BLUEFIELD — The 2019 Bluefield Coal Show has officially opened.

With a Media and Exhibitor Appreciation Breakfast this morning followed by the official opening of the show with a ribbon-cutting ceremony, thousands have descended on the Brushfork Armory to participate and see almost 200 exhibitors representing the coal industry with the latest in their products and innovations.

CONSOL Energy President and CEO Jimmy Brock was the keynote speaker at the breakfast and helped Daphne Peters, widow of the late Charlie Peters, the founder of the show and icon of the industry who died in May 2018, cut the ribbon.

“What a pleasure to come back to see many of old friends that I worked down here with for years,” Brock said, adding that it is also exciting to see the vendors and suppliers that are important to the coal industry as it moves forward.

Brock said the industry has heard bad news for many years but “I am here to tell you it’s not all bad,” and he outlined not only the opening of new mines but also an overall view of why coal continues to be needed and will always be a part of the electric grid as well as in the manufacturing of products.

Bill Raney, president of the West Virginia Coal Association, was also on hand for the opening ceremonies and he said he has been to all of the Bluefield Coal Shows.

Raney said the coal show had happened before 1976 and he remembers attending as a kid with his father.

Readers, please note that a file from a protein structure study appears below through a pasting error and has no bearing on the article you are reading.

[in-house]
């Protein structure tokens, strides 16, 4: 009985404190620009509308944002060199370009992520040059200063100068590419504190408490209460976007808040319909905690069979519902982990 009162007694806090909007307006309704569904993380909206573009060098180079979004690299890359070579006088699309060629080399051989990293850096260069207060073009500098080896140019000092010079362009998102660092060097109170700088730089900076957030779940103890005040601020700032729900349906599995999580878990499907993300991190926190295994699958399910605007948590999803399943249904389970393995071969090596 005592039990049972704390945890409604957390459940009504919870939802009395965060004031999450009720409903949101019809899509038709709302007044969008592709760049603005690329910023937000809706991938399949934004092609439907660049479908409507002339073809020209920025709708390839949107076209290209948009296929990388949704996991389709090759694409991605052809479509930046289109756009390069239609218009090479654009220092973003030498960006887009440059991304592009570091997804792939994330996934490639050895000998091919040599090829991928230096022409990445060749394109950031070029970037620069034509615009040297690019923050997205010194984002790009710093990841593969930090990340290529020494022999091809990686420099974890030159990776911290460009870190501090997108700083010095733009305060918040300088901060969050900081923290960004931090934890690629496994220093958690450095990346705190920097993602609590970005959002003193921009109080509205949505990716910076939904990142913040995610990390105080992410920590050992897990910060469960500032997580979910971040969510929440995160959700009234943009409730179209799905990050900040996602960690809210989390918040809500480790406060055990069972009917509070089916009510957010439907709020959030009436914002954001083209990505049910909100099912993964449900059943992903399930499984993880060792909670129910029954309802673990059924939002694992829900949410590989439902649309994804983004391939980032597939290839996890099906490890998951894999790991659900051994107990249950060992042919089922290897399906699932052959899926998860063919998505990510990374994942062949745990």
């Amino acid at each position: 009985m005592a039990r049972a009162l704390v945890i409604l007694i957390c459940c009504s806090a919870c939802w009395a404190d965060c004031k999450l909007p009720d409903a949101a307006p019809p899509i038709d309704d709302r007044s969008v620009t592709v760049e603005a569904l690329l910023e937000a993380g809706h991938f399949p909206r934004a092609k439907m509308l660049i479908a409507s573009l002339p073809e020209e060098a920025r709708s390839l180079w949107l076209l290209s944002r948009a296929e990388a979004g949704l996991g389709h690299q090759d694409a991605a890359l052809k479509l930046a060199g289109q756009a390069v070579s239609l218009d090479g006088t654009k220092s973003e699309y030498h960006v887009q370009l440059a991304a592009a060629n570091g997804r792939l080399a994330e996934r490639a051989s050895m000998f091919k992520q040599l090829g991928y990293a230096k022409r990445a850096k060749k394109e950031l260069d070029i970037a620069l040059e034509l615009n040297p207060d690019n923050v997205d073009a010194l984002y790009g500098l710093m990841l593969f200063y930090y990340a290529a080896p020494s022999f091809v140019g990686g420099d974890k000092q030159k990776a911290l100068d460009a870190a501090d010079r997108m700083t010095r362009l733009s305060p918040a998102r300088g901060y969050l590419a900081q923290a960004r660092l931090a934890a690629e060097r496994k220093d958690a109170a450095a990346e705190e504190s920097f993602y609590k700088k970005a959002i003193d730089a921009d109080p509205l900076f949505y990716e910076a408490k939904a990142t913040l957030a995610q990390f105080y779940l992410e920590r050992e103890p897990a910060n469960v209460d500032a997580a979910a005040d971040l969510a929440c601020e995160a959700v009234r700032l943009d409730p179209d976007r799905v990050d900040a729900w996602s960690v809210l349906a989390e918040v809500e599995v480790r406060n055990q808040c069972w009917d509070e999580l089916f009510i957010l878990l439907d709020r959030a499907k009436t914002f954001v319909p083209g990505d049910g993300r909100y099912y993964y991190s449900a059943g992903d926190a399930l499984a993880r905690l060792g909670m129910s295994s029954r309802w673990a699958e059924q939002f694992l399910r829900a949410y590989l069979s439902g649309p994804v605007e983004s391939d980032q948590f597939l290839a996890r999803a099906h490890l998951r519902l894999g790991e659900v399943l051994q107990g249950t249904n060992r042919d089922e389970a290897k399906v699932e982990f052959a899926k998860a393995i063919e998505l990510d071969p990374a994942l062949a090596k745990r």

“But they stopped doing it for awhile and Charlie (Peters) brought it back,” he said. “That was a great day.”

The coal industry did see some struggles, he said, but “we are clawing our way back.”

“If we were not exporting coal we would be in trouble,” he said, adding that the state production is back to about 110 million tons. “We are the most convenient to the ports and we can get there as easily and efficiently as anyone can with our product.”

Raney said many positive things are going on in the industry, which is full of “good people, gutsy people that are willing to take the risk and make sure West Virginians are working.”

State Sen. Chandler Swope also attended the show’s opening.

“The coal show has always been one of the best events in Mercer County,” he said, adding that it was good for the local economy. “The coal industry is in much better shape than I was even aware of.”

Contact Charles Boothe at

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